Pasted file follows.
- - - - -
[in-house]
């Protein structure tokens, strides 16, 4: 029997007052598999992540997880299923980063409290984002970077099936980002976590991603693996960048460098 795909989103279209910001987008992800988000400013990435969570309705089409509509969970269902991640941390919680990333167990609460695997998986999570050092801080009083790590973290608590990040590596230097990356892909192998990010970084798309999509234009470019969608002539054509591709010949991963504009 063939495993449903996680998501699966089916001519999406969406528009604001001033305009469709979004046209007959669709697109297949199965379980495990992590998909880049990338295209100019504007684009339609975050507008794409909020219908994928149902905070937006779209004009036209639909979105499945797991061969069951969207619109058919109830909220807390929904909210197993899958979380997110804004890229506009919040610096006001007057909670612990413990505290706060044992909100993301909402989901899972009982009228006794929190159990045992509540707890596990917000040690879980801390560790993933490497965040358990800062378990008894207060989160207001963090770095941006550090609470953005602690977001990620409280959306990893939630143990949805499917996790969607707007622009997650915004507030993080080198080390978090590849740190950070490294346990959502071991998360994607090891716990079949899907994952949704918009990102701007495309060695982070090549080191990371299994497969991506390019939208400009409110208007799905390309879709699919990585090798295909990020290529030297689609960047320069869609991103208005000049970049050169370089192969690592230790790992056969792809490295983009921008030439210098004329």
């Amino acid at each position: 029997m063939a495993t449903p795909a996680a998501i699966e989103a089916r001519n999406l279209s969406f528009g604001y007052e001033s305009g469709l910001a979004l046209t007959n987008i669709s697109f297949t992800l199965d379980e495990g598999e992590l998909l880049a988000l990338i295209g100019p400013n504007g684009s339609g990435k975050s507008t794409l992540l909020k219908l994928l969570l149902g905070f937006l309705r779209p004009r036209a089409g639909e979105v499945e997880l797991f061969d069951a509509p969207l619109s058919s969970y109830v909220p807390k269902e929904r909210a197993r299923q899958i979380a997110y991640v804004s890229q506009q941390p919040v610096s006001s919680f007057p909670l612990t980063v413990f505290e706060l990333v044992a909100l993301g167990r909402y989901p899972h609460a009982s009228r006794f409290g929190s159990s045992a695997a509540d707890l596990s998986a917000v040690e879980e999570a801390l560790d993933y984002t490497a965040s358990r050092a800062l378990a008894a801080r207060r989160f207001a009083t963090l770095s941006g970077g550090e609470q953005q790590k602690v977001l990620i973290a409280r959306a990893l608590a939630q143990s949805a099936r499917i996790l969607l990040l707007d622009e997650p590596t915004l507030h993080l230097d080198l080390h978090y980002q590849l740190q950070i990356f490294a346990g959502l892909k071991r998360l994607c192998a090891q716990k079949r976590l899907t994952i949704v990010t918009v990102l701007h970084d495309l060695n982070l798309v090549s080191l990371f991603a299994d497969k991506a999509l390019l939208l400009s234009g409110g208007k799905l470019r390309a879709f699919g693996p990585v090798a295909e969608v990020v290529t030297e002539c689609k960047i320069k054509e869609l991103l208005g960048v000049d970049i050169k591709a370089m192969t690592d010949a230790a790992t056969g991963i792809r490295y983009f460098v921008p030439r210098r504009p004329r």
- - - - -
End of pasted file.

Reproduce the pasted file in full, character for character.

[in-house]
């Protein structure tokens, strides 16, 4: 029997007052598999992540997880299923980063409290984002970077099936980002976590991603693996960048460098 795909989103279209910001987008992800988000400013990435969570309705089409509509969970269902991640941390919680990333167990609460695997998986999570050092801080009083790590973290608590990040590596230097990356892909192998990010970084798309999509234009470019969608002539054509591709010949991963504009 063939495993449903996680998501699966089916001519999406969406528009604001001033305009469709979004046209007959669709697109297949199965379980495990992590998909880049990338295209100019504007684009339609975050507008794409909020219908994928149902905070937006779209004009036209639909979105499945797991061969069951969207619109058919109830909220807390929904909210197993899958979380997110804004890229506009919040610096006001007057909670612990413990505290706060044992909100993301909402989901899972009982009228006794929190159990045992509540707890596990917000040690879980801390560790993933490497965040358990800062378990008894207060989160207001963090770095941006550090609470953005602690977001990620409280959306990893939630143990949805499917996790969607707007622009997650915004507030993080080198080390978090590849740190950070490294346990959502071991998360994607090891716990079949899907994952949704918009990102701007495309060695982070090549080191990371299994497969991506390019939208400009409110208007799905390309879709699919990585090798295909990020290529030297689609960047320069869609991103208005000049970049050169370089192969690592230790790992056969792809490295983009921008030439210098004329």
């Amino acid at each position: 029997m063939a495993t449903p795909a996680a998501i699966e989103a089916r001519n999406l279209s969406f528009g604001y007052e001033s305009g469709l910001a979004l046209t007959n987008i669709s697109f297949t992800l199965d379980e495990g598999e992590l998909l880049a988000l990338i295209g100019p400013n504007g684009s339609g990435k975050s507008t794409l992540l909020k219908l994928l969570l149902g905070f937006l309705r779209p004009r036209a089409g639909e979105v499945e997880l797991f061969d069951a509509p969207l619109s058919s969970y109830v909220p807390k269902e929904r909210a197993r299923q899958i979380a997110y991640v804004s890229q506009q941390p919040v610096s006001s919680f007057p909670l612990t980063v413990f505290e706060l990333v044992a909100l993301g167990r909402y989901p899972h609460a009982s009228r006794f409290g929190s159990s045992a695997a509540d707890l596990s998986a917000v040690e879980e999570a801390l560790d993933y984002t490497a965040s358990r050092a800062l378990a008894a801080r207060r989160f207001a009083t963090l770095s941006g970077g550090e609470q953005q790590k602690v977001l990620i973290a409280r959306a990893l608590a939630q143990s949805a099936r499917i996790l969607l990040l707007d622009e997650p590596t915004l507030h993080l230097d080198l080390h978090y980002q590849l740190q950070i990356f490294a346990g959502l892909k071991r998360l994607c192998a090891q716990k079949r976590l899907t994952i949704v990010t918009v990102l701007h970084d495309l060695n982070l798309v090549s080191l990371f991603a299994d497969k991506a999509l390019l939208l400009s234009g409110g208007k799905l470019r390309a879709f699919g693996p990585v090798a295909e969608v990020v290529t030297e002539c689609k960047i320069k054509e869609l991103l208005g960048v000049d970049i050169k591709a370089m192969t690592d010949a230790a790992t056969g991963i792809r490295y983009f460098v921008p030439r210098r504009p004329r």